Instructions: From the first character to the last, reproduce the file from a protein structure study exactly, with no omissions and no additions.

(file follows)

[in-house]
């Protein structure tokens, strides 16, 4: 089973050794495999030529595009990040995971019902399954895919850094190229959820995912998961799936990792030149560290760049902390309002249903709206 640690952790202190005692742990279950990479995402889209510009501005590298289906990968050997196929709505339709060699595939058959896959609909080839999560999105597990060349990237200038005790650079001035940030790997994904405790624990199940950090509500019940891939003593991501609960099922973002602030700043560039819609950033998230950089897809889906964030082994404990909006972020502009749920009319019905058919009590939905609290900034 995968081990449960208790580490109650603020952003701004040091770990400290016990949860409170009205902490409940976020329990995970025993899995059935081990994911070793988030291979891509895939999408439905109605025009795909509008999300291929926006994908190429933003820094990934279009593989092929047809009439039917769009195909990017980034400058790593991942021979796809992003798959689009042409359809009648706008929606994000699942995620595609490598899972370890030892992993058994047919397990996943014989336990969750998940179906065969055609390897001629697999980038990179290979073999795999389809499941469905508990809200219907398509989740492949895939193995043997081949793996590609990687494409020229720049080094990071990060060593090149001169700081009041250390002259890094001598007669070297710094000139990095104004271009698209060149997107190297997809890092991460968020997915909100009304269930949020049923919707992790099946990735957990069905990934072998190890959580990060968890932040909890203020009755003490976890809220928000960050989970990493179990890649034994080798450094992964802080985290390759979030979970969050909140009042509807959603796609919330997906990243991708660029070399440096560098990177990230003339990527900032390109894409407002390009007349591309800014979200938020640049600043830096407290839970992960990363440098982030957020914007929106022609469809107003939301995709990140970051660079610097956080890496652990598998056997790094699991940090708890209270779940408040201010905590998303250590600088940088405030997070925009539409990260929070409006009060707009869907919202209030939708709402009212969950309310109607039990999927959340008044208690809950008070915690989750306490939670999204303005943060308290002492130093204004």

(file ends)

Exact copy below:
[in-house]
């Protein structure tokens, strides 16, 4: 089973050794495999030529595009990040995971019902399954895919850094190229959820995912998961799936990792030149560290760049902390309002249903709206 640690952790202190005692742990279950990479995402889209510009501005590298289906990968050997196929709505339709060699595939058959896959609909080839999560999105597990060349990237200038005790650079001035940030790997994904405790624990199940950090509500019940891939003593991501609960099922973002602030700043560039819609950033998230950089897809889906964030082994404990909006972020502009749920009319019905058919009590939905609290900034 995968081990449960208790580490109650603020952003701004040091770990400290016990949860409170009205902490409940976020329990995970025993899995059935081990994911070793988030291979891509895939999408439905109605025009795909509008999300291929926006994908190429933003820094990934279009593989092929047809009439039917769009195909990017980034400058790593991942021979796809992003798959689009042409359809009648706008929606994000699942995620595609490598899972370890030892992993058994047919397990996943014989336990969750998940179906065969055609390897001629697999980038990179290979073999795999389809499941469905508990809200219907398509989740492949895939193995043997081949793996590609990687494409020229720049080094990071990060060593090149001169700081009041250390002259890094001598007669070297710094000139990095104004271009698209060149997107190297997809890092991460968020997915909100009304269930949020049923919707992790099946990735957990069905990934072998190890959580990060968890932040909890203020009755003490976890809220928000960050989970990493179990890649034994080798450094992964802080985290390759979030979970969050909140009042509807959603796609919330997906990243991708660029070399440096560098990177990230003339990527900032390109894409407002390009007349591309800014979200938020640049600043830096407290839970992960990363440098982030957020914007929106022609469809107003939301995709990140970051660079610097956080890496652990598998056997790094699991940090708890209270779940408040201010905590998303250590600088940088405030997070925009539409990260929070409006009060707009869907919202209030939708709402009212969950309310109607039990999927959340008044208690809950008070915690989750306490939670999204303005943060308290002492130093204004």